View post tag: Vladimir View post tag: builds View post tag: Schedule View post tag: Corvette View post tag: shipyard View post tag: Navy Industry news Corvette Vladimir Veliky is being build for Ukrainian Navy at Chernomorsky Shipyard ahead of schedule, said executive director…[mappress]Source: Russian Navy, November 30, 2012 Back to overview,Home naval-today Ukraine: Chernomorsky Shipyard Builds Corvette Vladimir Veliky Ahead of Schedule View post tag: Naval View post tag: ahead View post tag: News by topic November 30, 2012 View post tag: Veliky Share this article Ukraine: Chernomorsky Shipyard Builds Corvette Vladimir Veliky Ahead of Schedule View post tag: Chernomorsky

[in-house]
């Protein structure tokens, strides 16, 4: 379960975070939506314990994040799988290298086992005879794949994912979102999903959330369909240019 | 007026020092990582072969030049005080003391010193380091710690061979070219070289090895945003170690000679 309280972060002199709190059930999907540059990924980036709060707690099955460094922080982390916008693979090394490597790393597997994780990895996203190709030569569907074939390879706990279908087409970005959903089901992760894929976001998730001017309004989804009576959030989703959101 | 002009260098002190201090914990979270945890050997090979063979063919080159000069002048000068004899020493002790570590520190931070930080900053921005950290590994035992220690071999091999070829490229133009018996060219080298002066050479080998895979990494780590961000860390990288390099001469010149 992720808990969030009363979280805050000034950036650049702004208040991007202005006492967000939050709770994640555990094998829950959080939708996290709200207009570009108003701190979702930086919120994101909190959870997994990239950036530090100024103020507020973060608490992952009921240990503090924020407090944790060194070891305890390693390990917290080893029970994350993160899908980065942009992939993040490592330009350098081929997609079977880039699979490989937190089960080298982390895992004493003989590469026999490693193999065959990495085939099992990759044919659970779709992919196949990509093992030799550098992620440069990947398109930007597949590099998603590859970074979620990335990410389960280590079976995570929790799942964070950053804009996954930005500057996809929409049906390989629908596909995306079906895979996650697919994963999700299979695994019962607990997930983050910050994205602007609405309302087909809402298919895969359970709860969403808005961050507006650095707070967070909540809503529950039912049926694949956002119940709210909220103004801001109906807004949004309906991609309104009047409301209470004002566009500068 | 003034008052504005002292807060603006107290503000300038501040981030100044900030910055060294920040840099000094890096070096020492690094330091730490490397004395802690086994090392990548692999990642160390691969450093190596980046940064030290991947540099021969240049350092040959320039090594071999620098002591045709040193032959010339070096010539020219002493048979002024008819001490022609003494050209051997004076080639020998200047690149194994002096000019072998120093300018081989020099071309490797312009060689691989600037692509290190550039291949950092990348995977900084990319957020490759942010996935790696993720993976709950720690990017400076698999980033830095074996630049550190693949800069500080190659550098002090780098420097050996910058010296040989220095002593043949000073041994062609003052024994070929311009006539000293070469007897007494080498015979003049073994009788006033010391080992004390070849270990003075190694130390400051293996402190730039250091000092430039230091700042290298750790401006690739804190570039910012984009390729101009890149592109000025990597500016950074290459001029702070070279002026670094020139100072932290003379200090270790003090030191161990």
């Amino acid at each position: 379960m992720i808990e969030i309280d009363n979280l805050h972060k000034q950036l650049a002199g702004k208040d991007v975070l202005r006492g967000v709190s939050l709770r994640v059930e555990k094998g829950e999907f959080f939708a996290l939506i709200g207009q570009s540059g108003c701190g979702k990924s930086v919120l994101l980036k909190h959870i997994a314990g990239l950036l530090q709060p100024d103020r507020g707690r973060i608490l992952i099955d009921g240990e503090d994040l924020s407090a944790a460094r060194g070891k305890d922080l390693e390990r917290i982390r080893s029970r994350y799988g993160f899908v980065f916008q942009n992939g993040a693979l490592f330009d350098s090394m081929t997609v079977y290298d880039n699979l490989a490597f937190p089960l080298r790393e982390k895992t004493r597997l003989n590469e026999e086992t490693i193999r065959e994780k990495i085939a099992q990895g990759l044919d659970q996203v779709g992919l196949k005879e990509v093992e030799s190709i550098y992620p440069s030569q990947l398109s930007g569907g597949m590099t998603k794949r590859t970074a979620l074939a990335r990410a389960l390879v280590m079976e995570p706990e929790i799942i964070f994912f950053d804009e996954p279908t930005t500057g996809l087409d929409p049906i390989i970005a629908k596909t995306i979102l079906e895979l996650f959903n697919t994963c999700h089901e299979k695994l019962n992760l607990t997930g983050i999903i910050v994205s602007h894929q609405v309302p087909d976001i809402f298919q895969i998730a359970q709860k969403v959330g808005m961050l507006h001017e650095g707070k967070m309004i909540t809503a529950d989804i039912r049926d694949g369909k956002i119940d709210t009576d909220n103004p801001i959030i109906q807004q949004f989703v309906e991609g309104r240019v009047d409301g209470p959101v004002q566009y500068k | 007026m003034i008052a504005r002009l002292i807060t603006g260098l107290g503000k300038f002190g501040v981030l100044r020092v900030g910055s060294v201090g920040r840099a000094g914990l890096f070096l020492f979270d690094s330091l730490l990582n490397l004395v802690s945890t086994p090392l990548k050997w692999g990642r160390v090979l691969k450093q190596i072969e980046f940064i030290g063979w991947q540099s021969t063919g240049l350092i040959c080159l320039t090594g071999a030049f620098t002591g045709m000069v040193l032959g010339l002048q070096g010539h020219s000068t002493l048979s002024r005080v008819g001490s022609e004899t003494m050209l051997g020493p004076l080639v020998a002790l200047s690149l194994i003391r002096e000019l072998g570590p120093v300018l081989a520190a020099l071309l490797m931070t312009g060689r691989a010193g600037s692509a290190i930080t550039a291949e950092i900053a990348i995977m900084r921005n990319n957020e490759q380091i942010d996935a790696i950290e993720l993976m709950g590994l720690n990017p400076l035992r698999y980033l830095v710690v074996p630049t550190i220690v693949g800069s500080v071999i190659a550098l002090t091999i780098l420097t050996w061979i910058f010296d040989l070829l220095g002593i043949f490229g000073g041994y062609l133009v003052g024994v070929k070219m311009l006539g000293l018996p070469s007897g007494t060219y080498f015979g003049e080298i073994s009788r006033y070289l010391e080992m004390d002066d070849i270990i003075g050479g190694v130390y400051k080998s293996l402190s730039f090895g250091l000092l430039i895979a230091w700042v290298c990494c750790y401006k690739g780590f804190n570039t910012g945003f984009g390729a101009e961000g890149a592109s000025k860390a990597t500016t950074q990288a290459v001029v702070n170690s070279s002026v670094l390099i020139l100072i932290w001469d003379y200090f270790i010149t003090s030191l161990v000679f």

This is an excerpt from Tom Purcell’s new book, “Comical Sense: A Lone Humorist Takes on a World Gone Nutty!” available at amazon.com. By Tom PurcellDear Mom and Dad,It’s been almost three weeks since you dropped me off at summer camp. You better come get me ’cause I’m in big trouble.On my first day, I was feeling homesick. So I found a piece of wood and began carving it with my Swiss Army knife the way Daddy showed me.Well, one of the counselors yelled at me to “freeze.” He took my knife, then patted me down. Then he marched me off to the camp director. The director said, who did I think I was bringing a lethal weapon, a symbol of pain and death, into her camp? Then she gave me a “verbal warning.”One day, Billy Johnson and I got bored, so we went into the woods to play. We turned a couple of branches into guns and made bullet noises as we fought the bad guys. Sure enough, we got marched off to the director. The director said there’s so much war in the world because boys like us are taught to “celebrate” it from an early age. She said we should be ashamed of ourselves and that we were lucky she wasn’t sending us home.So I figured I better stay out of trouble. But then I got in trouble at lunch. I began to say grace out loud, just like you taught me, and I was carted off to the director again.She wanted to know who I thought I was imposing my beliefs on others. She said my actions showed how “ignorant” and “insensitive” Americans are to other cultures; then she gave me another warning.Believe it or not, things got even worse. We were weaving baskets and I was sitting next to Mary Allison, the prettiest girl I ever saw.“Mary,” I said, “you’re so pretty you make me smile from ear to ear.”Well, sure enough, I was carted off to the director again. She said I really crossed the line this time. She said my behavior was not only “boorish,” but against the law. She said I should be sued for sexual harassment.By the way, what is a “gender terrorist”?I was pretty uptight by that point. But I was able to forget about it when we played kickball. I kicked the ball really far and I got a grand slam. I was so happy, I said, “We win! We win!”Sure enough, that got me another trip to the director’s office. This time she said I was “insensitive” to the players on the other team. She said I hurt their “self-esteem.” Then she asked me if you and Daddy are Republicans.By this point, I figured I’d better just keep to myself. So I got a jar out of the cafeteria and went into the woods. I caught a bumblebee in the jar and put some flowers in there to keep him happy. I was poking holes in the top to let fresh air in when I was hauled off to the director again.This time, she was really mad. She said, who did I think I was giving a “death sentence” to an innocent bee? She said I had no respect for the Earth and that it was people like me who were responsible for climate change. She said I’ll be lucky if the world doesn’t end before I collect Social Security.She said I better get with the program — that there is no place in this world anymore for “thoughtless,” “restless,” “insensitive” boys like me. She said if I mess up one more time, she was kicking me out of the camp.By the way, what is Ritalin?Anyhow, you better plan on coming back to get me. Tomorrow everybody is going for a hike in the woods. And I already picked some flowers to give to Mary Allison.Your son,Tommy—–©2015 Tom Purcell. Tom Purcell, author of “Misadventures of a 1970’s Childhood” and “Comical Sense”.FacebookTwitterCopy LinkEmail